The filmmakers, including screenwriter of the original film George Gallo, paid more attention to the details of the earlier chapters than the audience ever did. The most devoted fans will recognize characters and plot points from chapters 1-3. There is another cameo from Michael Bay, a brief return of the character played by DJ Khaled, a posthumous appearance by the Bad Boys’ beloved Captain Howard, played by the very much still alive Joe Pantoliano, and, the scene that got the most cheers from the audience, an opportunity at last for Reggie to show what a Marine can do. Smith and Lawrence still pack a lot of star power. But the film criminally misuses Tiffany Haddish in a thankless and unfunny role. She looks good, though.

But most ticket-buyers will just be there to see the chases and explosions, which are as chase-y and explosion-y as anyone could hope for, along with shoot-outs, stabbing, and let me just put it this way, (spoiler alert, but not too much) when they Scooby-Doo a climactic confrontation in an abandoned amusement park and happen to mention that “legend has it” the park’s famous gigantic albino alligator named Duke is still swimming around the area, you can bet Duke will make an appearance. Or two. Just like you can bet we’ll be seeing “Bad Boys 5” before too long.

Parents should know that this is a very violent movie with many characters injured and killed and many graphic and disturbing images. There are many chases and explosions and fires, guns, including machine guns, knives, punches, and an alligator. Characters use strong and very crude language and there are crude sexual references.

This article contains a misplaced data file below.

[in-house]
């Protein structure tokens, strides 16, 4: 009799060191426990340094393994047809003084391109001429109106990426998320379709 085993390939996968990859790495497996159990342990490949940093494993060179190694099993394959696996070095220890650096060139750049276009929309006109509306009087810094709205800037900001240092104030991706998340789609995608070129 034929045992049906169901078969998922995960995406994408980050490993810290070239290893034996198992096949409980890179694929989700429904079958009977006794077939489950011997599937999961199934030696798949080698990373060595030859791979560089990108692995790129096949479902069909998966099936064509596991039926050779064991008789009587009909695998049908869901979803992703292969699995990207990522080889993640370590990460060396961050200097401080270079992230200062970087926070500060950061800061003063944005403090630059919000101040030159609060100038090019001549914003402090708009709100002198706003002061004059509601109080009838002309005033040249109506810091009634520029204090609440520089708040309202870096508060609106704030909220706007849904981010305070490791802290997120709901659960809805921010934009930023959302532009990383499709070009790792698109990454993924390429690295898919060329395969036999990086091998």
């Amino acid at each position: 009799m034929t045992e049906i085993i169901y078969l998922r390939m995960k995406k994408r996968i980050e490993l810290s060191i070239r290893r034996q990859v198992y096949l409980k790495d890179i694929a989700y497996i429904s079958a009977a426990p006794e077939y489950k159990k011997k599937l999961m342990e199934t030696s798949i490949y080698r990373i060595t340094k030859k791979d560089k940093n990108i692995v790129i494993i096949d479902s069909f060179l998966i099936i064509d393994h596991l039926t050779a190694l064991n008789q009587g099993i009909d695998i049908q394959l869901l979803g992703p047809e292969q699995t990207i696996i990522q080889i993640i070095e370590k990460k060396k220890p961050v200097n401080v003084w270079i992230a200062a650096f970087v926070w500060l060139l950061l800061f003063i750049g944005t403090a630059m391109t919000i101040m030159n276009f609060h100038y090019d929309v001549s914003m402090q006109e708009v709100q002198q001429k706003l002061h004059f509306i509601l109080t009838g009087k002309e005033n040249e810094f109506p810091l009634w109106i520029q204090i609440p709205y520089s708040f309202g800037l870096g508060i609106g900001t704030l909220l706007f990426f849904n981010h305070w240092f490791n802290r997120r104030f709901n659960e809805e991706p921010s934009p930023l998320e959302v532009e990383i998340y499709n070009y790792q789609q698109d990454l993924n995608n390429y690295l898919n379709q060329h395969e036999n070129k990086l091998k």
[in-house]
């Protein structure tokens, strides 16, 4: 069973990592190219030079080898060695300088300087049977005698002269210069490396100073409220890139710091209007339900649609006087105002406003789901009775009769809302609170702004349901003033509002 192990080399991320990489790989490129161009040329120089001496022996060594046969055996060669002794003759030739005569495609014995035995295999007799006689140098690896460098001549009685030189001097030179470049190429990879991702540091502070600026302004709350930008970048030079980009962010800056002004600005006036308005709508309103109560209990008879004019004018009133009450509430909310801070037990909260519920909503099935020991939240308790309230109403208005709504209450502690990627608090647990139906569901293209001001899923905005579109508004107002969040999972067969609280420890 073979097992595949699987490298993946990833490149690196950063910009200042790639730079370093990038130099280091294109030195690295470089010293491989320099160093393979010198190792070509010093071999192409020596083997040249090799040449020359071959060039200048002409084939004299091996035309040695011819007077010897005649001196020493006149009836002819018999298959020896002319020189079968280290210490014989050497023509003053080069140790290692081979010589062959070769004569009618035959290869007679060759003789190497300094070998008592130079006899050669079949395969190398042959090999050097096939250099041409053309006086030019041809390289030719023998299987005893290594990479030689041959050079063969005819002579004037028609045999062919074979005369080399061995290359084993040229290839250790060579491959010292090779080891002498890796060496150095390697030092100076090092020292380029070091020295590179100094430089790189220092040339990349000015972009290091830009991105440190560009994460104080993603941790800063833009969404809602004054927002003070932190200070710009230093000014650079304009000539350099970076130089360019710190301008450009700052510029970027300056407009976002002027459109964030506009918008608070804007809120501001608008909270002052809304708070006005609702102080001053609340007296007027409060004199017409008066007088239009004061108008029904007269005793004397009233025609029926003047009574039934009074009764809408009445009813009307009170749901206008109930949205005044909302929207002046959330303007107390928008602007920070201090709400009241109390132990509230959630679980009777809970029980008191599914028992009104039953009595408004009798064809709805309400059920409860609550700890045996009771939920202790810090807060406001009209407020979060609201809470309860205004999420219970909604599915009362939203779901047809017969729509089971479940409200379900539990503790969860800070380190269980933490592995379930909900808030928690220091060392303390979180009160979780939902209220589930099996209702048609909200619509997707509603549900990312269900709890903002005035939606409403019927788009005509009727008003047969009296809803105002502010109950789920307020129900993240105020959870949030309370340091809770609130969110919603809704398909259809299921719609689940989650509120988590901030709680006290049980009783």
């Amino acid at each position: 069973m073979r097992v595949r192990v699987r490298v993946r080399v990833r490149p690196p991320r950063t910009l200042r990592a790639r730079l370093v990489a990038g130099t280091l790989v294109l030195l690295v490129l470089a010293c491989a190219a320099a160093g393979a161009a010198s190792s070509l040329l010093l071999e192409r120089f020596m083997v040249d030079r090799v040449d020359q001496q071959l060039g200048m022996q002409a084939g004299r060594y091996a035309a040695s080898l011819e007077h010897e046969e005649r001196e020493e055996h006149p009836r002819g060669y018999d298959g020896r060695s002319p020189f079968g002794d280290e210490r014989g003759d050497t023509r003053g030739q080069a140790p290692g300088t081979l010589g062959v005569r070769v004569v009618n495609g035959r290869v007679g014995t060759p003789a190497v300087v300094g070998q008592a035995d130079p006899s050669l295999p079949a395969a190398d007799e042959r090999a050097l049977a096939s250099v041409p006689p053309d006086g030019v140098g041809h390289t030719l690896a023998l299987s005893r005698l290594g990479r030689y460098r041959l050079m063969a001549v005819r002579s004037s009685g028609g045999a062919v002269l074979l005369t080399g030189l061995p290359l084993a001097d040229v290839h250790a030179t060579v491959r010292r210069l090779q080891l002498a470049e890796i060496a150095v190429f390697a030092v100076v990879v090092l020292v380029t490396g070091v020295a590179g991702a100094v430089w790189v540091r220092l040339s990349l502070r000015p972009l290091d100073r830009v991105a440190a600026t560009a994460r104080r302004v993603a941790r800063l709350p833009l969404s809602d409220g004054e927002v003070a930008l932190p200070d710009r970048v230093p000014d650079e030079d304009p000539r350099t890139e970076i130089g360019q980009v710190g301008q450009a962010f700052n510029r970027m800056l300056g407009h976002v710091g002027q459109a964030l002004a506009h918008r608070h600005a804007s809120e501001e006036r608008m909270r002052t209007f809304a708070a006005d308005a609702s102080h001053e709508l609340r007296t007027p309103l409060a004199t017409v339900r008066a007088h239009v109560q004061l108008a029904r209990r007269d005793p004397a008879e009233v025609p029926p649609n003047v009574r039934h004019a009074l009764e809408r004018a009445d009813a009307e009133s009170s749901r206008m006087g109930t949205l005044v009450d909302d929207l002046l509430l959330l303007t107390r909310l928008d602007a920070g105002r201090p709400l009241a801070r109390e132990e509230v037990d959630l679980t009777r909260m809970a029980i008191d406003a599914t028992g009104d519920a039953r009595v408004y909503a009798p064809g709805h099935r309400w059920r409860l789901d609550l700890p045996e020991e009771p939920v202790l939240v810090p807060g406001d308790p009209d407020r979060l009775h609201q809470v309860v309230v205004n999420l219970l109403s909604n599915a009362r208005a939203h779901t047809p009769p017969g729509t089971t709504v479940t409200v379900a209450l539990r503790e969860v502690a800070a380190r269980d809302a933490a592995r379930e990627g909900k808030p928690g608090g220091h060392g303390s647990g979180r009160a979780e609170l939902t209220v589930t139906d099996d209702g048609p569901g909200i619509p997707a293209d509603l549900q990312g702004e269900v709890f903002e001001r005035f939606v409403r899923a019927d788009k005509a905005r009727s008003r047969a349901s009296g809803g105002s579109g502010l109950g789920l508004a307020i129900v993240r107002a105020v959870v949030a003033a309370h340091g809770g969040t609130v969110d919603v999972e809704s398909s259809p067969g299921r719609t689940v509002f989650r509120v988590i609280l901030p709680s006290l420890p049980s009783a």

Family discussion: Why have Mike and Marcus remained partners? Which character would you most like to be like?

If you like this, try: the other “Bad Boys” movies and the “Letha Weapon” series

Young Woman and the Sea

Posted on May 30, 2024 at 3:34 pm

B +
Lowest Recommended Age: Middle School
MPAA Rating: Rated PG for thematic elements, some language and partial nudity
Profanity: Some mild language
Nudity/ Sex: Brief comic nudity (rear)
Alcohol/ Drugs: Drinks in a bar
Violence/ Scariness: Some danger and scary moments
Diversity Issues: A theme of the movie
Date Released to Theaters: May 31, 2024
Copyright 2024 Disney

In 1926, an American woman barely out of her teens not only became the first woman to swim across the legendarily treacherous English Channel that separates the UK and France; she also beat the world’s record for the swim by two hours. Two million people showed up at the parade celebrating her return to New York. “Young Woman and the Sea,” based on the book by Glenn Stout, Young Woman And The Sea: How Trudy Ederle Conquered the English Channel and Inspired the World, Disney has produced a film that tells her story. It is old-fashioned in the best sense, a straightforward story of a woman of extraordinary spirit and ability overcoming obstacles to achieve her dream.

She seems an unlikely world champion when we first see her, a young girl with a bad case of the measles in the early 20th century. Her doctor believes she will not last the night. But she survives and thrives. She was born in 1905 and in those days it was unusual for a girl to participate in competitive sports, or indeed in any athletic activity. In particular, those like Trudy (as a child played by Olive Abercrombie), who had survived measles, were considered especially fragile. Her father (, a butcher who immigrated from German, has very traditional values and refuses to let his two daughters learn to swim. But their mother (a lovely performance by Jeanette Hain) has her own reasons for insisting.